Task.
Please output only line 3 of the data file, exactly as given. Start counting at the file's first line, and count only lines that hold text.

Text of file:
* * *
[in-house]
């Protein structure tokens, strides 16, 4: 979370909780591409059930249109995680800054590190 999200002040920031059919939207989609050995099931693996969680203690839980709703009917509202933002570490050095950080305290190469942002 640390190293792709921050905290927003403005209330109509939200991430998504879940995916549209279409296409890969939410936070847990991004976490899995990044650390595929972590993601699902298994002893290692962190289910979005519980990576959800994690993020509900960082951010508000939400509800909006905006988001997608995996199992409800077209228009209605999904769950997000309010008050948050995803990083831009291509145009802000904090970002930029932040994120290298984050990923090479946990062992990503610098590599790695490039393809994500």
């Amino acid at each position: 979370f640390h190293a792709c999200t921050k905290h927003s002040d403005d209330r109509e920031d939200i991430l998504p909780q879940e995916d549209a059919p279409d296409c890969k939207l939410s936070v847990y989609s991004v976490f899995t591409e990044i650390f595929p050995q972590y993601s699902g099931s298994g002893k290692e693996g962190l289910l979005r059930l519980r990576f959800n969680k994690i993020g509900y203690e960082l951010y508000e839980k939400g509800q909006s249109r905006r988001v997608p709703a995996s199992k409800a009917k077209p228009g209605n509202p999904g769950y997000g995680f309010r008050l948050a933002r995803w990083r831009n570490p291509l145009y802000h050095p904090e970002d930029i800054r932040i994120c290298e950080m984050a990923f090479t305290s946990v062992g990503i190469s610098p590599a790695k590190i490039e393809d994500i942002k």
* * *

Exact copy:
């Amino acid at each position: 979370f640390h190293a792709c999200t921050k905290h927003s002040d403005d209330r109509e920031d939200i991430l998504p909780q879940e995916d549209a059919p279409d296409c890969k939207l939410s936070v847990y989609s991004v976490f899995t591409e990044i650390f595929p050995q972590y993601s699902g099931s298994g002893k290692e693996g962190l289910l979005r059930l519980r990576f959800n969680k994690i993020g509900y203690e960082l951010y508000e839980k939400g509800q909006s249109r905006r988001v997608p709703a995996s199992k409800a009917k077209p228009g209605n509202p999904g769950y997000g995680f309010r008050l948050a933002r995803w990083r831009n570490p291509l145009y802000h050095p904090e970002d930029i800054r932040i994120c290298e950080m984050a990923f090479t305290s946990v062992g990503i190469s610098p590599a790695k590190i490039e393809d994500i942002k």